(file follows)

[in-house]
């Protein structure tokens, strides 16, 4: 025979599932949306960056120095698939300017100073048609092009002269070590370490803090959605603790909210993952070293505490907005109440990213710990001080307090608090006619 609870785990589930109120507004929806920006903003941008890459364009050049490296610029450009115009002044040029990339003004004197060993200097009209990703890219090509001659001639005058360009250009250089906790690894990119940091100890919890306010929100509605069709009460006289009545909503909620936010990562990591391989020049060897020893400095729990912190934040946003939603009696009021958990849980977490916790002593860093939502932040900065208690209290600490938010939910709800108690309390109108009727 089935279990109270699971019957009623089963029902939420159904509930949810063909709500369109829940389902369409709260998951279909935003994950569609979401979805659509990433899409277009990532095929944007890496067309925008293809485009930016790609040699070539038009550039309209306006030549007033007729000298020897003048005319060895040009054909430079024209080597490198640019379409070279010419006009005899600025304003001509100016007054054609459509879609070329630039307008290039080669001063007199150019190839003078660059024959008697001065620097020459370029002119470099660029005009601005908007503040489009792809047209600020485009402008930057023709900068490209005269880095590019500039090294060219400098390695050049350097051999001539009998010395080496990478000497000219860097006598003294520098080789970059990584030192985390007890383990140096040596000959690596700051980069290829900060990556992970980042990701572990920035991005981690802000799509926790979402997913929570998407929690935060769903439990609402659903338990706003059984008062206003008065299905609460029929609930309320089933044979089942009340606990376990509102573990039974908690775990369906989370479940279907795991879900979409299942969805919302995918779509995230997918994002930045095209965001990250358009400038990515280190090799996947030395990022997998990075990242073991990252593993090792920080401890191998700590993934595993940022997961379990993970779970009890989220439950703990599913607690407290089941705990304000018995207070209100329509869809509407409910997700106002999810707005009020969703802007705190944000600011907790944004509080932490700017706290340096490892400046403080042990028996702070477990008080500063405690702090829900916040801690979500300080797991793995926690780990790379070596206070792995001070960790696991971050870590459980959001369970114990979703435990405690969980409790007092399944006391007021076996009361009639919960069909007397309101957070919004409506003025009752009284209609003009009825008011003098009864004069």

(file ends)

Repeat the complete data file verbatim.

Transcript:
[in-house]
């Protein structure tokens, strides 16, 4: 025979599932949306960056120095698939300017100073048609092009002269070590370490803090959605603790909210993952070293505490907005109440990213710990001080307090608090006619 609870785990589930109120507004929806920006903003941008890459364009050049490296610029450009115009002044040029990339003004004197060993200097009209990703890219090509001659001639005058360009250009250089906790690894990119940091100890919890306010929100509605069709009460006289009545909503909620936010990562990591391989020049060897020893400095729990912190934040946003939603009696009021958990849980977490916790002593860093939502932040900065208690209290600490938010939910709800108690309390109108009727 089935279990109270699971019957009623089963029902939420159904509930949810063909709500369109829940389902369409709260998951279909935003994950569609979401979805659509990433899409277009990532095929944007890496067309925008293809485009930016790609040699070539038009550039309209306006030549007033007729000298020897003048005319060895040009054909430079024209080597490198640019379409070279010419006009005899600025304003001509100016007054054609459509879609070329630039307008290039080669001063007199150019190839003078660059024959008697001065620097020459370029002119470099660029005009601005908007503040489009792809047209600020485009402008930057023709900068490209005269880095590019500039090294060219400098390695050049350097051999001539009998010395080496990478000497000219860097006598003294520098080789970059990584030192985390007890383990140096040596000959690596700051980069290829900060990556992970980042990701572990920035991005981690802000799509926790979402997913929570998407929690935060769903439990609402659903338990706003059984008062206003008065299905609460029929609930309320089933044979089942009340606990376990509102573990039974908690775990369906989370479940279907795991879900979409299942969805919302995918779509995230997918994002930045095209965001990250358009400038990515280190090799996947030395990022997998990075990242073991990252593993090792920080401890191998700590993934595993940022997961379990993970779970009890989220439950703990599913607690407290089941705990304000018995207070209100329509869809509407409910997700106002999810707005009020969703802007705190944000600011907790944004509080932490700017706290340096490892400046403080042990028996702070477990008080500063405690702090829900916040801690979500300080797991793995926690780990790379070596206070792995001070960790696991971050870590459980959001369970114990979703435990405690969980409790007092399944006391007021076996009361009639919960069909007397309101957070919004409506003025009752009284209609003009009825008011003098009864004069």